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Spencer Gusick, '93, Tells MLaw Students He's at Home in House in Silicon Valley

Spencer Gusick, '93, Tells MLaw Students He's At Home In House in Silicon Valley

By Amy Spooner
September 21, 2015

When it comes to establishing a career path as in-house counsel, it's what you know and who you know that counts, Spencer Gusick, '93, told a group of Michigan Law students during a September 19 address.

Gusick speaks from experience. He has worked for household names like Facebook, Pandora, TiVo, and Universal Pictures, and he told the audience that relationship building has been instrumental to his success.

"The path to working in a law firm is straightforward—go to a top school like Michigan, and get recruited," he said. "But when you want to go in house, there's no clear path. A lot of it depends on the connections you've made."

Gusick began his career at Pillsbury Shaw Winthrop Pittman LLP and Squire Patton Boggs, doing intellectual property litigation and commercial transaction work. In 1997, friends who were starting a business doing "websites"—Gusick's use of air quotes was a nod to the newness of the medium at the time—convinced him to join their team as their lawyer.

He's never looked back.

"When you work in house, you get immersed in the business," Gusick said. "That's how you add value. At a firm, as long as you're billing hours, you're making money for your employer. In house, you're usually not the one who is making money for the company. Your work ideally makes it easier for others in the company to achieve their business goals while reducing avoidable risk.

"In-house lawyers are overhead to their employers; you become a cost that needs to be justified. And you do that by demonstrating that you support the business so that your company makes money."

Gusick told students that getting an in-house position is most often the result of the connections you've made in your career. For example, many people have launched careers in house by distinguishing themselves at a firm. "Lawyers often get their first in-house job offer from a client of their firm, or from a company that was across the table from them and respected their work. If they see you as someone who understands their business and is good to work with, they may want you on board as their business grows. Other times, a partner who leaves a firm to go in house may invite star associates to join them."

As for making the leap from a firm to a company, the lack of a billable hours system is a big differentiator, Gusick said, which can be a pro and a con. "In a firm, everyone complains about making their billable hours. However, billable hours are a clear indicator that you are doing your job. There's almost a Pavlovian conditioning that rewards associates for putting in the required number of hours. In house, there's always an unlimited amount of work you could be doing, and no one knows how many hours you work." To be successful, in-house lawyers must prioritize their time to do the work that has the most impact on the company, Gusick said. "It also means people who review you may not really know if you are pulling your weight for the company overall; they just know if you did their particular project or not. There's no clear metric to show that you are working hard and doing a good job. You just kind of have to spread the love and keep as many people happy as possible."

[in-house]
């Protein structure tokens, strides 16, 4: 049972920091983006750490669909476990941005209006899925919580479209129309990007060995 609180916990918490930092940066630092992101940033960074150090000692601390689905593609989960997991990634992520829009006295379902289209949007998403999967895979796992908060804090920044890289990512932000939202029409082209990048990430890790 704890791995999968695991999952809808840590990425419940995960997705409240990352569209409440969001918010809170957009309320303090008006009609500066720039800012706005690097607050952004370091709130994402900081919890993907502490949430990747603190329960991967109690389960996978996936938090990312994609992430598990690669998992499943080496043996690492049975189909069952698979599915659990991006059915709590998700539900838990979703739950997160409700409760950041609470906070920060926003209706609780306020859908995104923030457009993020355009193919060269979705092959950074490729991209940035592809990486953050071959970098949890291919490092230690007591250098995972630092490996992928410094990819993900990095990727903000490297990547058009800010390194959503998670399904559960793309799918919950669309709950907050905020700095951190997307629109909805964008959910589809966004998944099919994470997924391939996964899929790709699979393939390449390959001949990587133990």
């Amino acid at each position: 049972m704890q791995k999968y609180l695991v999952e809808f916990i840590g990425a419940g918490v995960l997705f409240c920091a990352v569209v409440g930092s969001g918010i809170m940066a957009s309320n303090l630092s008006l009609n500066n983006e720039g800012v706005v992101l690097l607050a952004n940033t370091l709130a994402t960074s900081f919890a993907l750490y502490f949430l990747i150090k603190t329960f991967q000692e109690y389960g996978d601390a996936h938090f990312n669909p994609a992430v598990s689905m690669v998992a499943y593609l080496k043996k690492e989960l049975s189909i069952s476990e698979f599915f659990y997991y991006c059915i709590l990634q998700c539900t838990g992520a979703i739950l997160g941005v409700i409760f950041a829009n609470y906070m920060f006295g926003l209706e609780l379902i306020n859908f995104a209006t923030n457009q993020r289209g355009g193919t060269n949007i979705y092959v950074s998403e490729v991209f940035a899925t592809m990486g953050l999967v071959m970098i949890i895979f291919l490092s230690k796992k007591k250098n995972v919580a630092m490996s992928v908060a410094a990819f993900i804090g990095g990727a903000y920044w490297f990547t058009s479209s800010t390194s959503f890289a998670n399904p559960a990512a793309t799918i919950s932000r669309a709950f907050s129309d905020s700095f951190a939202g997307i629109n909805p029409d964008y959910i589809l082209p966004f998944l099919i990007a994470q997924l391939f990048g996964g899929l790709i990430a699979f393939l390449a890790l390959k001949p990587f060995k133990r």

One challenge then, of in-house work, is getting recognition for a job well done. Gusick said that some of this comes down to the luck of what you are working on. He ran a program responsible for handling all worldwide intellectual property claims against Facebook based on user-generated content. "We put out fires every day and diffused threatened lawsuits that could have been very disruptive to Facebook's business. And because we did a good job, we rarely were on Mark Zuckerberg's radar." He said that other lawyers who worked on areas that were more in the spotlight, like high-stakes patent litigation, the acquisitions of companies like Instagram and Occulus, or battles with the European Data Protection Authority were more likely to receive kudos from management, which often helped them advance. "In house, you have to consider how your work is perceived by others. The hierarchy isn't simply based on how many years you've been out of school."

Ultimately, Gusick recommends that attorneys gravitate to an in-house position that they find satisfying, rather than worrying too much about internal politics. "The way to measure success in house is if the job resonates with you. If you are excited to come to work every day, if you like the people you work with, then you are successful. I don't think people should settle for a role that doesn't fulfill them in that way."

And when it comes to building those all-important connections, Gusick reminded students that they've got 22,000 at their fingertips—Michigan Law alumni. "Email alums for advice; ask us to meet for coffee. Michigan is a tremendous network."

Gusick's talk was sponsored by Michigan Law's Entertainment, Media and Arts Law Students Association, and co-sponsored by MLaw's Office of Career Planning, the Privacy and Technology Law Association, the Intellectual Property Students Association, and the Michigan Telecommunications and Technology Law Review.

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